How to Travel Spontaneously. Part 2
Traveling can be a pleasant, carefree experience, but the large amounts of planning and preparation which usually precede actually traveling can make the process seem like more trouble than it’s worth. If you’d like to travel without putting in so much work beforehand, try to travel more spontaneously. Making spontaneous travel plans can open doors to new experiences that you wouldn’t have taken part in otherwise. However, you’ll need to leave yourself open to occasional misadventures, getting lost or wandering, and relying on local advice and assistance.
Limiting Planning on the Ground
Plan only one event per day. The idea of being in an unfamiliar location and planning nothing may be daunting, so approach your spontaneous trip by planning one daily excursion ahead of time, and then making two more, unplanned things. This will allow you to structure the days of your trip without making your schedule feel over-planned.
- For example, plan on one significant cultural experience per day: if you’re in Rome, you may wish to visit the Colosseum; if you’re in Paris, plan a trip to the Louvre.
- After that, do something spontaneous that appeals to you: sit in a café and watch people passing by, visit a local market, wander into a nearby museum, or take a hike or rafting trip through nature.
Ask a local for their advice. If you’re having trouble finding an activity in a certain city or region, or are simply looking for a travel experience that you wouldn’t come by in your native city, ask a local for a recommendation. Locals can let you in on which neighborhoods are worth visiting, if a city or region has any hidden gems that won’t be known to foreigners, or if any popular tourist destinations are not worth the hype. For example, ask something like,
- “I’m spending a few days here without a travel itinerary. What are some places you’d recommend I visit, other than big tourist attractions?”
- If you’re open to any type of spontaneous experience in the region you’re traveling, ask locals about their favorite outdoors activity (weather permitting): you’ll likely receive recommendations for hiking location, but perhaps also fishing, swimming, bird-watching, or mountain biking.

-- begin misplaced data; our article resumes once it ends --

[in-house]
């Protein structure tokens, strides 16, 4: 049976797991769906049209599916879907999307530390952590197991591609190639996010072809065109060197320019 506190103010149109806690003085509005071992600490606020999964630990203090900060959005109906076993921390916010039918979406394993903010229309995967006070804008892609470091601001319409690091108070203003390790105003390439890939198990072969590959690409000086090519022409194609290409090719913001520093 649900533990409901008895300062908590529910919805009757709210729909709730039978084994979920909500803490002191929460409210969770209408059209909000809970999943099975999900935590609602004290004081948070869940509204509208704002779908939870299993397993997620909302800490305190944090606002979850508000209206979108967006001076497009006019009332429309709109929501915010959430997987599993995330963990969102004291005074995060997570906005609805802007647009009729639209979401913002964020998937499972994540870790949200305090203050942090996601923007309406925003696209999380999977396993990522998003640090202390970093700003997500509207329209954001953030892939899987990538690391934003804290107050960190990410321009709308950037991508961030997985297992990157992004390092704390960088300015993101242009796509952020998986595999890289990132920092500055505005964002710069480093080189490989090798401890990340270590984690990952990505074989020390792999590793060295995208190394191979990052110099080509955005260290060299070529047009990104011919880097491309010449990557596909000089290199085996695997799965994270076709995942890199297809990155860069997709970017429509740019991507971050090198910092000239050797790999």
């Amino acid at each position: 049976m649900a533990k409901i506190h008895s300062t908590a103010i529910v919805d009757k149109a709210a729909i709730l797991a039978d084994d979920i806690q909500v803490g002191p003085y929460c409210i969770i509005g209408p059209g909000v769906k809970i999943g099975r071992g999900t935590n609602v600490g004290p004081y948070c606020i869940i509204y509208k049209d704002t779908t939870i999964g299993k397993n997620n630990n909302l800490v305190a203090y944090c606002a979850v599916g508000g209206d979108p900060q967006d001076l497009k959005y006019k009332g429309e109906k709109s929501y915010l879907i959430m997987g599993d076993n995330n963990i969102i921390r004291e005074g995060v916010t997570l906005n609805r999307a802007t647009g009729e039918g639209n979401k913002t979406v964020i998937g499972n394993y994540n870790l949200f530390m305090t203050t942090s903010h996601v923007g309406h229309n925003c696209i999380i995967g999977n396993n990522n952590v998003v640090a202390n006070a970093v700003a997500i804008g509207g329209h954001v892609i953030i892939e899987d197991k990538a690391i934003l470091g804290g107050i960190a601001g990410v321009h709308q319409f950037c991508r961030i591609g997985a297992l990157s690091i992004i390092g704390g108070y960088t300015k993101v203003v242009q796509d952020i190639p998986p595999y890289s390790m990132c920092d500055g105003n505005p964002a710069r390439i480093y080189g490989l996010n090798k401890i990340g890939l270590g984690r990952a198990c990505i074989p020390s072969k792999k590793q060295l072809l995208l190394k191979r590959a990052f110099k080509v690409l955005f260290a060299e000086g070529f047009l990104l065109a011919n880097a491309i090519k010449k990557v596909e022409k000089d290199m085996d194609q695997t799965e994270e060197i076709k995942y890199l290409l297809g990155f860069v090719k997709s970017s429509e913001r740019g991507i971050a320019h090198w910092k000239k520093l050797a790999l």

Avoid relying on review sites. Sites such as TripAdvisor and Yelp can be useful, but when you’re traveling spontaneously, it’s best to go without consulting review sites. Over-reliance on these sites will make your trip feel planned and bland, and you’ll likely find yourself in touristy locations that do not offer much local interest or color.
- Avoiding review sites will leave you open to enjoyable surprises as you use your own intuition and the advice of locals to find interesting travel destinations.
- Sometimes tourist destinations plant reviews in order to drum up business. A high rating may not be entirely legitimate.
- Go to touristy sites to scout out more hidden local treasures. One benefit of going to a “tourist trap” is that locals (bartenders, tour guides, waiters, hotel staff, shopkeepers, cab drivers etc.) expect outsiders–and these people are often are great informers to local favorite places.
Look for last-minute deals. Another benefit of spontaneous travel is that your plans can be revised with relatively little notice to accommodate good deals or cheap attractions. Once or twice a day, provided that you have an internet connection, you can check websites like Groupon or TravelZoo to see if there are any attractions in your area. This approach can save you money and also present opportunities to attend events you wouldn’t have known about otherwise.
- You can also look for last-minute bookings at hotels and through travel apps like Priceline, HotelTonight, Blink (for travel in Europe), and Booking Now.